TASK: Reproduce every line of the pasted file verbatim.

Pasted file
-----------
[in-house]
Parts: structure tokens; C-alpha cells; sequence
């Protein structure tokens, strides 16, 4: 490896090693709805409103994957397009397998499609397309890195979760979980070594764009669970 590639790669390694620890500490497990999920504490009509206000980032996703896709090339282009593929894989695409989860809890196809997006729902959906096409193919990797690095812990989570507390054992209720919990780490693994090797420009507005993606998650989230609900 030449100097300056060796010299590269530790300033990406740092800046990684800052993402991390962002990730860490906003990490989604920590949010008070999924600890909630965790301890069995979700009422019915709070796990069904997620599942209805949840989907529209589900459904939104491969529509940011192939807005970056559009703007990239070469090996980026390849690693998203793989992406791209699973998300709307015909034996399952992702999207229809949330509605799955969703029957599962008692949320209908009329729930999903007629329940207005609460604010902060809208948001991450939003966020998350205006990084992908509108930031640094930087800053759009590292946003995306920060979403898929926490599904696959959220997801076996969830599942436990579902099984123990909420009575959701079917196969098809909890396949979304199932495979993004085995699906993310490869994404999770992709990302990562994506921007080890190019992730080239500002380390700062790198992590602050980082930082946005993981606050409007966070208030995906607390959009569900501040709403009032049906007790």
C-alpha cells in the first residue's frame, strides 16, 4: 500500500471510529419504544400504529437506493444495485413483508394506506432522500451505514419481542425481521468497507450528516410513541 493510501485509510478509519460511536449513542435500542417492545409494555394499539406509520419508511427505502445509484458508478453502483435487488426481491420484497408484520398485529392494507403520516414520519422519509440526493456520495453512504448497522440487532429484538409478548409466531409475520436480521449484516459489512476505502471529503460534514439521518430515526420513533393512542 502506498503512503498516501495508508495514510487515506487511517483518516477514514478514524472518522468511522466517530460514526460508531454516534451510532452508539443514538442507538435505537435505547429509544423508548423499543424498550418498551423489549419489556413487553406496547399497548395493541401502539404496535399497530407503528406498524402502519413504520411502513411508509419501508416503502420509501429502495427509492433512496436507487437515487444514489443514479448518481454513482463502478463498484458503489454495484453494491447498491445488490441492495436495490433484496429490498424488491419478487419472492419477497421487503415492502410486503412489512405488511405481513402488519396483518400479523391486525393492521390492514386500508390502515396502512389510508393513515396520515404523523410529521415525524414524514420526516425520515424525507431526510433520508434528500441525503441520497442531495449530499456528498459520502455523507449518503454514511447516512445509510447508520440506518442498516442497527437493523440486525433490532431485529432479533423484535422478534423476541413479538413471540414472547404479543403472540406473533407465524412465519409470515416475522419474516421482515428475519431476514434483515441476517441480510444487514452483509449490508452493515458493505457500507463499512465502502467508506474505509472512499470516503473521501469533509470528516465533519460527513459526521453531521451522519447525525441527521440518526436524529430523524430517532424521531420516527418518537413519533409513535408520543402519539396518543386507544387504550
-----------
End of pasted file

[in-house]
Parts: structure tokens; C-alpha cells; sequence
């Protein structure tokens, strides 16, 4: 490896090693709805409103994957397009397998499609397309890195979760979980070594764009669970 590639790669390694620890500490497990999920504490009509206000980032996703896709090339282009593929894989695409989860809890196809997006729902959906096409193919990797690095812990989570507390054992209720919990780490693994090797420009507005993606998650989230609900 030449100097300056060796010299590269530790300033990406740092800046990684800052993402991390962002990730860490906003990490989604920590949010008070999924600890909630965790301890069995979700009422019915709070796990069904997620599942209805949840989907529209589900459904939104491969529509940011192939807005970056559009703007990239070469090996980026390849690693998203793989992406791209699973998300709307015909034996399952992702999207229809949330509605799955969703029957599962008692949320209908009329729930999903007629329940207005609460604010902060809208948001991450939003966020998350205006990084992908509108930031640094930087800053759009590292946003995306920060979403898929926490599904696959959220997801076996969830599942436990579902099984123990909420009575959701079917196969098809909890396949979304199932495979993004085995699906993310490869994404999770992709990302990562994506921007080890190019992730080239500002380390700062790198992590602050980082930082946005993981606050409007966070208030995906607390959009569900501040709403009032049906007790």
C-alpha cells in the first residue's frame, strides 16, 4: 500500500471510529419504544400504529437506493444495485413483508394506506432522500451505514419481542425481521468497507450528516410513541 493510501485509510478509519460511536449513542435500542417492545409494555394499539406509520419508511427505502445509484458508478453502483435487488426481491420484497408484520398485529392494507403520516414520519422519509440526493456520495453512504448497522440487532429484538409478548409466531409475520436480521449484516459489512476505502471529503460534514439521518430515526420513533393512542 502506498503512503498516501495508508495514510487515506487511517483518516477514514478514524472518522468511522466517530460514526460508531454516534451510532452508539443514538442507538435505537435505547429509544423508548423499543424498550418498551423489549419489556413487553406496547399497548395493541401502539404496535399497530407503528406498524402502519413504520411502513411508509419501508416503502420509501429502495427509492433512496436507487437515487444514489443514479448518481454513482463502478463498484458503489454495484453494491447498491445488490441492495436495490433484496429490498424488491419478487419472492419477497421487503415492502410486503412489512405488511405481513402488519396483518400479523391486525393492521390492514386500508390502515396502512389510508393513515396520515404523523410529521415525524414524514420526516425520515424525507431526510433520508434528500441525503441520497442531495449530499456528498459520502455523507449518503454514511447516512445509510447508520440506518442498516442497527437493523440486525433490532431485529432479533423484535422478534423476541413479538413471540414472547404479543403472540406473533407465524412465519409470515416475522419474516421482515428475519431476514434483515441476517441480510444487514452483509449490508452493515458493505457500507463499512465502502467508506474505509472512499470516503473521501469533509470528516465533519460527513459526521453531521451522519447525525441527521440518526436524529430523524430517532424521531420516527418518537413519533409513535408520543402519539396518543386507544387504550